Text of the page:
Swifter, Higher, Stronger

6:00 AM Posted by Lori Calabrese

There's an excellent article in the July issue of Children's Writer about writing nonfiction sports articles. Okay, I'm a little biased since I came in second place in the contest that sparked the article(which I'm so excited about), but it's still an interesting read nonetheless. It's reassuring to hear there's a market for these types of articles that inform readers about sports players and sports themselves.

I love writing sports fiction and nonfiction because the active verbs, drama, and intensity are a "gimme!" And if you love sports, who wouldn't love to recount amazing performances and highlight the specific players who have brought us to the edge of our seats?

Thankfully, Sue Macy is one of those authors who loves to recount amazing performances and jumped at the chance when her editor suggested writing a history of the Summer Olympics. Macy says, "Even today, the first strains of the Olympic Fanfare (actually called Bugler’s Dream, by Leo Arnaud) send chills up my spine."

Every four years, these superb athletes show their desire and determination as they compete for the honor of their country. Millions watch as they give their all to make history.

Swifter, Higher, Stronger: A Photographic History of the Summer Olympics recounts some of those memorable moments, and controversies, too! And it highlights the athletes who somehow raise the bar.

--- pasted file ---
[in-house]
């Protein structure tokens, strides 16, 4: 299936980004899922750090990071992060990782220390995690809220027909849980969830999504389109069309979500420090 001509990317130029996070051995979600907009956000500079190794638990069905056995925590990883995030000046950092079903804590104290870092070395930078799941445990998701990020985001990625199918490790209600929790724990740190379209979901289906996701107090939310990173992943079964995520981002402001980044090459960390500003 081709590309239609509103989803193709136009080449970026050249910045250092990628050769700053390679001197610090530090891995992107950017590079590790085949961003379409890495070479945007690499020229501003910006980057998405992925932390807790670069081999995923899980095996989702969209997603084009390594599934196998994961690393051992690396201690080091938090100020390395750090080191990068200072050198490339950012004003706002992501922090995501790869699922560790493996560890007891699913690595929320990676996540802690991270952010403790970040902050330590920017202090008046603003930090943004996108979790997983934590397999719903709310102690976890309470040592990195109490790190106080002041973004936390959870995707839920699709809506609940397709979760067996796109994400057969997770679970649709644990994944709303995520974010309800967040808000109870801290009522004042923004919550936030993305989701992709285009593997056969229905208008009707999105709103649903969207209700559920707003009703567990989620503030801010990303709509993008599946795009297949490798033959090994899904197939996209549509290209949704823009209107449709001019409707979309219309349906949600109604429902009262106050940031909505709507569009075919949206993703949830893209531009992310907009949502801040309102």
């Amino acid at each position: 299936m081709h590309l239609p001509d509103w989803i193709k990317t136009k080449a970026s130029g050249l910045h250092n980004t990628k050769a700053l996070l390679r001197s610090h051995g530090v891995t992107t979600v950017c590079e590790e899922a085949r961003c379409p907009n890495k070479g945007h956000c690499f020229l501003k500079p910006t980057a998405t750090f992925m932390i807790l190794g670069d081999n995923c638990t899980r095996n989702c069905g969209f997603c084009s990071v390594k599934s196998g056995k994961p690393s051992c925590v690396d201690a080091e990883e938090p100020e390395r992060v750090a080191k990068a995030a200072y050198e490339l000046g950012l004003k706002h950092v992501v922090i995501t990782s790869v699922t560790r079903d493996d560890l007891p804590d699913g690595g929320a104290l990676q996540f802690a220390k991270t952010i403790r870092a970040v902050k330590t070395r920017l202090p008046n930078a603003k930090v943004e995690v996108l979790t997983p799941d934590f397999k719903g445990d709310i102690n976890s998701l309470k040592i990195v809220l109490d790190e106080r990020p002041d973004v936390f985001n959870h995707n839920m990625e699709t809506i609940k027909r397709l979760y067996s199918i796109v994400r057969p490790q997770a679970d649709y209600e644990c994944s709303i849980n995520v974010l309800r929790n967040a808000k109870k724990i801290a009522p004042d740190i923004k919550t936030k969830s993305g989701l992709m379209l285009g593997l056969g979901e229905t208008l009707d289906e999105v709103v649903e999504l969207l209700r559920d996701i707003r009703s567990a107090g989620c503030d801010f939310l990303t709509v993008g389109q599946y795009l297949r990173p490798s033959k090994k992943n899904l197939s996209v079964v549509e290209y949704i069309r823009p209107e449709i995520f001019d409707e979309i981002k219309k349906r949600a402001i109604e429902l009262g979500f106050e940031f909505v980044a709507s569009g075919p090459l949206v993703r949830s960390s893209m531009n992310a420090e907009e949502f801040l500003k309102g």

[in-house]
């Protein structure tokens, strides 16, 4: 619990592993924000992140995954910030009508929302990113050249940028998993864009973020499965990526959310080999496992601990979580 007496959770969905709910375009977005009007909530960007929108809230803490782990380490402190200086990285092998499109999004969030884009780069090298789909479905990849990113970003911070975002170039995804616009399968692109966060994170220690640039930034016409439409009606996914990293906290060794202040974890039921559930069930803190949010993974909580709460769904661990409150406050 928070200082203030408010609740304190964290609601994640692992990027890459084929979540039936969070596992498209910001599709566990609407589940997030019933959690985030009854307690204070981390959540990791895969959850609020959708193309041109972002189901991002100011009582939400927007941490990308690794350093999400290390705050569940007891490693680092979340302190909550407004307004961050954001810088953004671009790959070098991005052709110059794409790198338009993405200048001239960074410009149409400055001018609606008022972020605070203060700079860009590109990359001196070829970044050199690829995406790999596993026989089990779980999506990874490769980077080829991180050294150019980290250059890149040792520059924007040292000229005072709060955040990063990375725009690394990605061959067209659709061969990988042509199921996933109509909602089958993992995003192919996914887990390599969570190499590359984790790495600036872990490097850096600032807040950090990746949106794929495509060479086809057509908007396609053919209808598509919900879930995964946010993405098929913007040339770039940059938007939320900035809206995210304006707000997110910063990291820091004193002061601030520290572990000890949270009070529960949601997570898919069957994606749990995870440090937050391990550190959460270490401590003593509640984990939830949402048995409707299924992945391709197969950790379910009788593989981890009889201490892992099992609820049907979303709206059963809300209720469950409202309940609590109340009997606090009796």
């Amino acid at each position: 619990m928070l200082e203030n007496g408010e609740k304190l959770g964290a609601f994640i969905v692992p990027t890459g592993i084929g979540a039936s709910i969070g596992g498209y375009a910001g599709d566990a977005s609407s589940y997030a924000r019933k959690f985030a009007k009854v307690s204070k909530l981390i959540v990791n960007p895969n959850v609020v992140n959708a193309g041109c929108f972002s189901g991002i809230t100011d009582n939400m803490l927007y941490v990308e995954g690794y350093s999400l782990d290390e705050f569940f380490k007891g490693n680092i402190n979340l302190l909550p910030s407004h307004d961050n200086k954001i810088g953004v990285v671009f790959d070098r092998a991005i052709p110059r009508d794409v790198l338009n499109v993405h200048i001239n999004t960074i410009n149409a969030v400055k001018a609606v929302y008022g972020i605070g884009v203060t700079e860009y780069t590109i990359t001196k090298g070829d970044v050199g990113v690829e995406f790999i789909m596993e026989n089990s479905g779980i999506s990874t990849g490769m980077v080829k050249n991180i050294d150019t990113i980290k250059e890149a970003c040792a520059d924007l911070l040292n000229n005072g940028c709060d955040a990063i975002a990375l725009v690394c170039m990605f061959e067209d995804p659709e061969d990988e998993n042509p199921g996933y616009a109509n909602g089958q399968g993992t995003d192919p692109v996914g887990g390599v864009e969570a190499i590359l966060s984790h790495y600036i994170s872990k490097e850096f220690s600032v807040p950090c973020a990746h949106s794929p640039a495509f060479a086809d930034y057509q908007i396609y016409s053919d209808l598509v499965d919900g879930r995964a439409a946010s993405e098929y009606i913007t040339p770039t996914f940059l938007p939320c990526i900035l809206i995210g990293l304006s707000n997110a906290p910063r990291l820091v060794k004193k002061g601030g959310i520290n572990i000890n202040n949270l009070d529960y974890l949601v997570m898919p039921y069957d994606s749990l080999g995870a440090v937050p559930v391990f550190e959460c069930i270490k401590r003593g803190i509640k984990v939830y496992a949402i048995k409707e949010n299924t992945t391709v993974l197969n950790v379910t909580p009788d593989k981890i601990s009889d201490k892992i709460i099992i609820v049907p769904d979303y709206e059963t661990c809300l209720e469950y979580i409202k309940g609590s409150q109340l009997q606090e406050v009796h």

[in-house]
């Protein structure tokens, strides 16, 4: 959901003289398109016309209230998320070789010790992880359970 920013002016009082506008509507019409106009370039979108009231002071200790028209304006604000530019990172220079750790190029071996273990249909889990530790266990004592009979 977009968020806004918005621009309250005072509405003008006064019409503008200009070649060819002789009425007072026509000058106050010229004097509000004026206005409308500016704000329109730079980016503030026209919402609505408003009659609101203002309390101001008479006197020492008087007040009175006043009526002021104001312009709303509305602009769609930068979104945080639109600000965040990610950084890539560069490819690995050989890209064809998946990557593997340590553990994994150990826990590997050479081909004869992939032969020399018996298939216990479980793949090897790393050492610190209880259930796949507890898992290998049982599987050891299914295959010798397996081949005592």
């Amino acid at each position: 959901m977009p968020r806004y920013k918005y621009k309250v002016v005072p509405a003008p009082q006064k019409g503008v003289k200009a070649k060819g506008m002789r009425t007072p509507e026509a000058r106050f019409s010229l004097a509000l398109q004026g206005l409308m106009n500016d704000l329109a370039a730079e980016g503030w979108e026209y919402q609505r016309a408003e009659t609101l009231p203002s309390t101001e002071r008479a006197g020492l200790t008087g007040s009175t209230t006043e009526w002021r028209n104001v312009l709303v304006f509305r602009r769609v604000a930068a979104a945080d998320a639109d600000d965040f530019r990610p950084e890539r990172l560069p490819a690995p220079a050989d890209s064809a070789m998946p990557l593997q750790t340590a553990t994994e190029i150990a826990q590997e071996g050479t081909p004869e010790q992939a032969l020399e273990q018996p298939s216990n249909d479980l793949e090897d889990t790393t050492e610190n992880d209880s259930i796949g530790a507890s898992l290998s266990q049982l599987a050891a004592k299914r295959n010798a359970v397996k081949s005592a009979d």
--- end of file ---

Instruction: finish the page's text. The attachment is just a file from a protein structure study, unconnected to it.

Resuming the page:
What I love about this book is learning the story of the Olympics and the Olympic movement. It's interesting to find out how the Olympics have changed over time. You'll find out how Pierre de Coubertin resurrected the ancient Olympics, and how Alice Milliat campaigned for more women's events.

There's a fantastic Olympic snapshots section that summarizes the highlights of the Games. The photographs are amazing and capture the heart and emotion that these athletes pour into the Games.

And for anyone looking for more, the end of the book provides an annotated source list that will satisfy your thirst for more events and statistics.

Macy has a knack for sports history. This is an enjoyable read that shares the emotional and historical aspect from over a century of the Olympic games. After reading this book, when the Summer Olympics roll around again in 2012, perhaps just like Macy, you'll get chills up your spine when the Olympic fanfare trumpets across the stadium.

Read Sue Macy's take on Swifter, Higher, Stronger at SueMacy.com

If you're a fan of the Olympics, you might also want to check out Macy's Freeze Frame: A Photographic History of the Winter Olympics.


About the Author:
Sue Macy is the award-winning author of Bull’s-Eye: A Photobiography of Annie Oakley; Winning Ways: A Photohistory of American Women in Sports; A Whole New Ball Game: The Story of the All-American Girls Professional Baseball League; and Freeze Frame: A Photographic History of the Winter Olympics. She lives in Englewood, NJ.

Additional Information:
Reading level: Ages 9-12
Hardcover: 96 pages
Publisher: National Geographic Children's Books (June 1, 2004)
ISBN-10: 0792266676
ISBN-13: 978-0792266679

Nonfiction Monday takes place at various wonderful blogs throughout the Kidlitosphere! Today, you can check out the Roundup at Books Together.
To see the blog schedule for Nonfiction Monday, please visit Anastasia Suen's Picture Book of the Day.
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